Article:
Went to Your Dekalb Farmers Market today and bought tilapia, corn tortillas, tomatoes and cabbage. I had fish tacos on the mind. Tonight I pan-fried the tilapia in a little olive oil, heated the tortillas, and made a quickie flavored mayo by mixing together Duke’s, a bunch of cilantro from the garden, and a squeeze of fresh lime. I chopped up the cabbage Martha Stewart “I just want to focus on my salad” style, and squeezed a bunch of lime juice over it, then salted for good measure. Diced a tomato, and that was it: slapped some of the flavored mayo on the warmed tortilla, lay down a couple of pieces of fish, squeezed lime all over it, topped with cabbage and tomatoes. As Rachel Ray would say: yummo.
Boy do I love Your Dekalb Farmers Market. It is Atlanta at its multi-culti best. Many, many people in native dress are pushing around carts filled with, say, 50 pounds of collards and 100 plantains. I once tried to get Atlanta magazine to hire me to go to YDFM, follow people with the most interesting foods in their cart, and weasel my way into being invited to their house for dinner. ATL magazine didn’t go for it, but I must admit I’ve considered pretending they did to see if I can get a killer eating experience out of it.
But tonight I ate at our house. After finishing the fish tacos Alan and I sat on the front porch with the dog, all three of us tilting our heads in the breeze. It was a perfect night. Maybe 70 degrees, sliver of a moon, no mosquitoes. The type of night where you have another beer just because it feels atmospheric to do so.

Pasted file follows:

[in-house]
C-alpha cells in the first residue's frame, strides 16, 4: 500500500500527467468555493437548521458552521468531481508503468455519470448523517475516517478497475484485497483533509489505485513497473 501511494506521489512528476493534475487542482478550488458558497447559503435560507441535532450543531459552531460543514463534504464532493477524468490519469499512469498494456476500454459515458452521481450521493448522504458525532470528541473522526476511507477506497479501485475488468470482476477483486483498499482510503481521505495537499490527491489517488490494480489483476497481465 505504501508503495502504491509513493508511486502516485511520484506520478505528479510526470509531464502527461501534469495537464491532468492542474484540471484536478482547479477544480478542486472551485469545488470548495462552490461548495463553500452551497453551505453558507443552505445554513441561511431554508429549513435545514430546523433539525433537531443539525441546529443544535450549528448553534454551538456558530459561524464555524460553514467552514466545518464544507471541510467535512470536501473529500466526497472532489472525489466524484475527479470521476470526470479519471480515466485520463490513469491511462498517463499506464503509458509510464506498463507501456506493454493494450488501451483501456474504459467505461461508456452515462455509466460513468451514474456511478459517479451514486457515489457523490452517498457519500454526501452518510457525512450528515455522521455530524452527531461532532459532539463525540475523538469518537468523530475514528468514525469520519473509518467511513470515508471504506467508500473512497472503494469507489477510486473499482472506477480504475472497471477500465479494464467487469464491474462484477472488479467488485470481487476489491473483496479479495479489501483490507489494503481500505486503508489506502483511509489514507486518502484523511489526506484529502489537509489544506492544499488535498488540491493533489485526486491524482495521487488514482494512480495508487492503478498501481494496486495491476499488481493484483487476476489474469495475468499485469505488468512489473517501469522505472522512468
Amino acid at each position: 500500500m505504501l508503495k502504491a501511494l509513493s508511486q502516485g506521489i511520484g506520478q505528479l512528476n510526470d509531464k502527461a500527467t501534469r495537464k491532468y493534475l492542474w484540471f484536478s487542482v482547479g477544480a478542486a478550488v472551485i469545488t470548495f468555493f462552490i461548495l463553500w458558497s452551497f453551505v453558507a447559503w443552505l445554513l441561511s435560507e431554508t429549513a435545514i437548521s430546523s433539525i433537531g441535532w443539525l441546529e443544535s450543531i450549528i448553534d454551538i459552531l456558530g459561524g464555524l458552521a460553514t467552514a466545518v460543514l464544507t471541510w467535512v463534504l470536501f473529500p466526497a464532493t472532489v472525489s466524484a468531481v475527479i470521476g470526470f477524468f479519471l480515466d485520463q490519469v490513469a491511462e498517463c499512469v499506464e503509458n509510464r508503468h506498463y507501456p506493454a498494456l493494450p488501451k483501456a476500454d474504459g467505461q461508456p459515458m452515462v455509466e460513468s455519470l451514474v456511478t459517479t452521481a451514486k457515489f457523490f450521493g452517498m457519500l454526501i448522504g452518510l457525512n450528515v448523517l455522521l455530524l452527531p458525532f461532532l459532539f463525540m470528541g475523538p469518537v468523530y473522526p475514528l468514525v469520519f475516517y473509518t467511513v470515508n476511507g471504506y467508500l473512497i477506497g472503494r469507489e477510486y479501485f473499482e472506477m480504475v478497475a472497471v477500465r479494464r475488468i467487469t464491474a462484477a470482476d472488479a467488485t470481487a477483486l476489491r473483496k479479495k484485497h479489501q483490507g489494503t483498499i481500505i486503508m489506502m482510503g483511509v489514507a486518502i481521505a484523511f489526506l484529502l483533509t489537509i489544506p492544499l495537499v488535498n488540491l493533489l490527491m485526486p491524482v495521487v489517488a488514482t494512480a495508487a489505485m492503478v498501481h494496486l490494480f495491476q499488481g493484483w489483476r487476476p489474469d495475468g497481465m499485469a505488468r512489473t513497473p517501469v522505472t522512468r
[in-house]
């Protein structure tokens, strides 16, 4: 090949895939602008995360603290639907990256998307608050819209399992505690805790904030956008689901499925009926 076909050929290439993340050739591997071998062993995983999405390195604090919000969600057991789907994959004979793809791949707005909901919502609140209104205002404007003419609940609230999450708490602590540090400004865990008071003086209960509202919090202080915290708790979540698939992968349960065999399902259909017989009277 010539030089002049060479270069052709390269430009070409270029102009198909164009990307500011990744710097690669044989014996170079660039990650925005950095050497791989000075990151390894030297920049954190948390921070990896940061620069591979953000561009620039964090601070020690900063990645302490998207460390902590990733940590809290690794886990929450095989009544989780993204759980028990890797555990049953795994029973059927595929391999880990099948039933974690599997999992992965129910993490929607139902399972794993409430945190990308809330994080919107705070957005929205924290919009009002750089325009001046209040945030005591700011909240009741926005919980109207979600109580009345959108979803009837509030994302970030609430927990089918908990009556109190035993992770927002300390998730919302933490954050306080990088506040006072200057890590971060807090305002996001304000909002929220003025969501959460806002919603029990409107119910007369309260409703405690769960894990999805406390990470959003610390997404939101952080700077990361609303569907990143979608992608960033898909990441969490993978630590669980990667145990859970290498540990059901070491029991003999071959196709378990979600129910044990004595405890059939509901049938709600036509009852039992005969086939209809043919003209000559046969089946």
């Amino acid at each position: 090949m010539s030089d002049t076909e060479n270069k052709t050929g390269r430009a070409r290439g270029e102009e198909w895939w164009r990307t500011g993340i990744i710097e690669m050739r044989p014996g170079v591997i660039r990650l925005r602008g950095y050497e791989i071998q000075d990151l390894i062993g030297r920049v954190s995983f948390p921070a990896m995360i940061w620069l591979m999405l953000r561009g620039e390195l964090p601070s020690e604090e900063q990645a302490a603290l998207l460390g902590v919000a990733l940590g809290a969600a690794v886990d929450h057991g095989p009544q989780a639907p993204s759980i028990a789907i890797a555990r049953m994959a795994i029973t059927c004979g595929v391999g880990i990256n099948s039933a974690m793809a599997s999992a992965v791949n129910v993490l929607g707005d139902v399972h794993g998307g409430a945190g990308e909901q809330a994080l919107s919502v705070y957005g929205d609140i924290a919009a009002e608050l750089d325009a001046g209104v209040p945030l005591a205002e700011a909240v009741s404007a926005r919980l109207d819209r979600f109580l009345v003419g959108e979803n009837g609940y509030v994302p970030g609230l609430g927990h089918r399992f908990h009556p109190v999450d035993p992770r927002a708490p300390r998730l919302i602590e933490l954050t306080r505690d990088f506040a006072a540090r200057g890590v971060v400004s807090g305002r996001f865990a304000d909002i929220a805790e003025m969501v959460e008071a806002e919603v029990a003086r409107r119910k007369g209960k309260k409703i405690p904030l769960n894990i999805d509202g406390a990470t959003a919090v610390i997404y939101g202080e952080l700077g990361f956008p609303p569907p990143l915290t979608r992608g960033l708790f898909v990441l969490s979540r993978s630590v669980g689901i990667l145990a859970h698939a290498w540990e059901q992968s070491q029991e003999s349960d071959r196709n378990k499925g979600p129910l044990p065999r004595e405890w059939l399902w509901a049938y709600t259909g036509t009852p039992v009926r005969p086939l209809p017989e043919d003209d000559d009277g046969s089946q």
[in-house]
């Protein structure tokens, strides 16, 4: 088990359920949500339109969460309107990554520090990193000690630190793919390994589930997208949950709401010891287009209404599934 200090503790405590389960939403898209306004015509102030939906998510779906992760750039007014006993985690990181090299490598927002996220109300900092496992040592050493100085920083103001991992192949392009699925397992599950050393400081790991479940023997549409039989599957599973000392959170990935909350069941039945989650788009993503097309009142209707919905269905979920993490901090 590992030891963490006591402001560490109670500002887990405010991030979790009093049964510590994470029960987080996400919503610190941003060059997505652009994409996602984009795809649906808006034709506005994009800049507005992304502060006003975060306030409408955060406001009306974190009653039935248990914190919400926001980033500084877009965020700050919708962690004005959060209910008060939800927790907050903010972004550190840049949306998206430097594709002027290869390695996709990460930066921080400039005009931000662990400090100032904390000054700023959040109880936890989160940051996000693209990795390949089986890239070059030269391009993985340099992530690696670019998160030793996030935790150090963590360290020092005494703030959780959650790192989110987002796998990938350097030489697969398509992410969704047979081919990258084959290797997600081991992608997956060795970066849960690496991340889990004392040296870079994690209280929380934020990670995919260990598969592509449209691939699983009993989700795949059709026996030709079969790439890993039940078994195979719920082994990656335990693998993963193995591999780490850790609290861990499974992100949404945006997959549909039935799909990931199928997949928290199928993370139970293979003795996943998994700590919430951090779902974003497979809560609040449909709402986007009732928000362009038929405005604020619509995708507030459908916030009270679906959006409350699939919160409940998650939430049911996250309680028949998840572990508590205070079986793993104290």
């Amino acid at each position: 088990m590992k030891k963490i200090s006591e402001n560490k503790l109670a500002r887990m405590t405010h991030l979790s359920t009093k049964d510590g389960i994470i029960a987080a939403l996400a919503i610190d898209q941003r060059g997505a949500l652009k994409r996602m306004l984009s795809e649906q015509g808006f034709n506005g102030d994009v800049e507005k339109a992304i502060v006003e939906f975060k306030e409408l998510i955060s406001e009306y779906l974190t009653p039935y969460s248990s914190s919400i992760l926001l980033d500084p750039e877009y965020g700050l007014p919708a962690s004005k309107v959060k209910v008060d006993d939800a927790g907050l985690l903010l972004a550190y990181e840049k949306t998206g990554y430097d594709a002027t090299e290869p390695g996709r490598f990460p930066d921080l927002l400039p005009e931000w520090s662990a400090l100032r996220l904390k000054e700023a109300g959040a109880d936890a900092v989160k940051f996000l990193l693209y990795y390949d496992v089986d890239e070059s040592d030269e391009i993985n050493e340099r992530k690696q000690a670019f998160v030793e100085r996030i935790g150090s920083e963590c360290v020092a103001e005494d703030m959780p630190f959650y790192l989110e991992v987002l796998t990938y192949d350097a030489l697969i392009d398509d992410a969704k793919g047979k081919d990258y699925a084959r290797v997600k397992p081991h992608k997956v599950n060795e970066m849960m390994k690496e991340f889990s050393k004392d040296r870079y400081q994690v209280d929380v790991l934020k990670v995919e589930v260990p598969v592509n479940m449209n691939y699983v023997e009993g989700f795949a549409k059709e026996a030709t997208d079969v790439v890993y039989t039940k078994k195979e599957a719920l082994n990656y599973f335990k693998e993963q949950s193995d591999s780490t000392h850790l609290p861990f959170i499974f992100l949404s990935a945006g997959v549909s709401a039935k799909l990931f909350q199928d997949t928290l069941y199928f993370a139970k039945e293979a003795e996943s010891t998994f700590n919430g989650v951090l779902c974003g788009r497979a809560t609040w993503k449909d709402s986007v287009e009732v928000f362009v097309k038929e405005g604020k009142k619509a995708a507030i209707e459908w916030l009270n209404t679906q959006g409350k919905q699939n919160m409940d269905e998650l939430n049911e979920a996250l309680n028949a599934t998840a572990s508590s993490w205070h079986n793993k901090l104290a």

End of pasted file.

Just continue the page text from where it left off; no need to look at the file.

Tomorrow night there will be no front porch sitting because I will be reading at Outwrite Books in Midtown (7:30 pm), at 10th Street and Piedmont, which is Atlanta’s version of San Francisco’s famed Castro neighborhood. I began writing in earnest while working at a cafe in the Castro, at La Mediterranee, or “La Med” as everyone called it. What a great place to work. 80 percent of the customers were regulars, and most were gay men. There was not a lot of leering or posturing going on, at least not towards me. Just sweet men, and copper topped tables, and lots of orders of hummos and chicken cilicia, which are these delicious little cigars made of fillo stuffed with chicken, currants, pinenuts and chicken. It was pretty magical living in San Francisco at that time. I remember walking home from the restaurant after my shift was over, my pocket full of cash, the world open before me.